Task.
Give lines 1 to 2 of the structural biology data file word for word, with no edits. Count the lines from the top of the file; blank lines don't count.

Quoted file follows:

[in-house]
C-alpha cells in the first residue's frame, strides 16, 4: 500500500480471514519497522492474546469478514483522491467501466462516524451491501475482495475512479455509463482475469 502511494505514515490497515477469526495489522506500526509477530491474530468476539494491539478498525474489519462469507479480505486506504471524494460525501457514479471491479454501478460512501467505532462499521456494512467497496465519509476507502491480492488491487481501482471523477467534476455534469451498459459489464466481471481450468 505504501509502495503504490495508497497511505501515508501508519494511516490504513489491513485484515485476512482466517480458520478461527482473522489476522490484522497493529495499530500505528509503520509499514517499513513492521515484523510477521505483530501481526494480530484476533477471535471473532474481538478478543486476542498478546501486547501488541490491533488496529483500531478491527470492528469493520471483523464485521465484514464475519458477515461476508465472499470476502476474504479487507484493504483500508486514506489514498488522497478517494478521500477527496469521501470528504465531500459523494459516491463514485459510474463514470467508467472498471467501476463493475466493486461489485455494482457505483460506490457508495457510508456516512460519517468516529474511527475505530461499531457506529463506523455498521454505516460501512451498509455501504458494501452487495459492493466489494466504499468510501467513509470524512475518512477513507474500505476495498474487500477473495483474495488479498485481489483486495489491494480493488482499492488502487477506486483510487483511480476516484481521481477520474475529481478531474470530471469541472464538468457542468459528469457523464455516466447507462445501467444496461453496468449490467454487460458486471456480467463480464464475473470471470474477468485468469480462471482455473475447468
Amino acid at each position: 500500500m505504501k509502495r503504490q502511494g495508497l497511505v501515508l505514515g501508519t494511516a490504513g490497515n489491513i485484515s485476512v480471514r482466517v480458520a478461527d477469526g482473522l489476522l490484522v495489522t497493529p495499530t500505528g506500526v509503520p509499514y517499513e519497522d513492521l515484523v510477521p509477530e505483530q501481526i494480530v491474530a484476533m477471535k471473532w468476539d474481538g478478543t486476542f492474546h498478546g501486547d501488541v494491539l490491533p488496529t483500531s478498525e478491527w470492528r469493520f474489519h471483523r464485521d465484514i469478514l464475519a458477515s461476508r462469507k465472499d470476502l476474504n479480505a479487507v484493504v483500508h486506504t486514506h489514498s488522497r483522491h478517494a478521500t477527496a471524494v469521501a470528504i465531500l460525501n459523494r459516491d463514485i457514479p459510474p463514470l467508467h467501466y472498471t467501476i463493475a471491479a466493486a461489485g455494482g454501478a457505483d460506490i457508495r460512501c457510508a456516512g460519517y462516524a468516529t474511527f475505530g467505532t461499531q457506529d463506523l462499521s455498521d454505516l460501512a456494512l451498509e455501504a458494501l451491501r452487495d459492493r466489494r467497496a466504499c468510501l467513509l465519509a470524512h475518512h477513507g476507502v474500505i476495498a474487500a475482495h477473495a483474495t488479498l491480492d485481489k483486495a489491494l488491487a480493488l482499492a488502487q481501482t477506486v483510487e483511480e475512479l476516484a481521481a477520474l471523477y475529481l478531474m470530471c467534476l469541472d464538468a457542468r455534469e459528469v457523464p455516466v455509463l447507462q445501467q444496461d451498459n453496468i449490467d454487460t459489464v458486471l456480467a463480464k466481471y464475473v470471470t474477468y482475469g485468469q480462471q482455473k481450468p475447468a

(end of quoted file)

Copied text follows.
[in-house]
C-alpha cells in the first residue's frame, strides 16, 4: 500500500480471514519497522492474546469478514483522491467501466462516524451491501475482495475512479455509463482475469 502511494505514515490497515477469526495489522506500526509477530491474530468476539494491539478498525474489519462469507479480505486506504471524494460525501457514479471491479454501478460512501467505532462499521456494512467497496465519509476507502491480492488491487481501482471523477467534476455534469451498459459489464466481471481450468 505504501509502495503504490495508497497511505501515508501508519494511516490504513489491513485484515485476512482466517480458520478461527482473522489476522490484522497493529495499530500505528509503520509499514517499513513492521515484523510477521505483530501481526494480530484476533477471535471473532474481538478478543486476542498478546501486547501488541490491533488496529483500531478491527470492528469493520471483523464485521465484514464475519458477515461476508465472499470476502476474504479487507484493504483500508486514506489514498488522497478517494478521500477527496469521501470528504465531500459523494459516491463514485459510474463514470467508467472498471467501476463493475466493486461489485455494482457505483460506490457508495457510508456516512460519517468516529474511527475505530461499531457506529463506523455498521454505516460501512451498509455501504458494501452487495459492493466489494466504499468510501467513509470524512475518512477513507474500505476495498474487500477473495483474495488479498485481489483486495489491494480493488482499492488502487477506486483510487483511480476516484481521481477520474475529481478531474470530471469541472464538468457542468459528469457523464455516466447507462445501467444496461453496468449490467454487460458486471456480467463480464464475473470471470474477468485468469480462471482455473475447468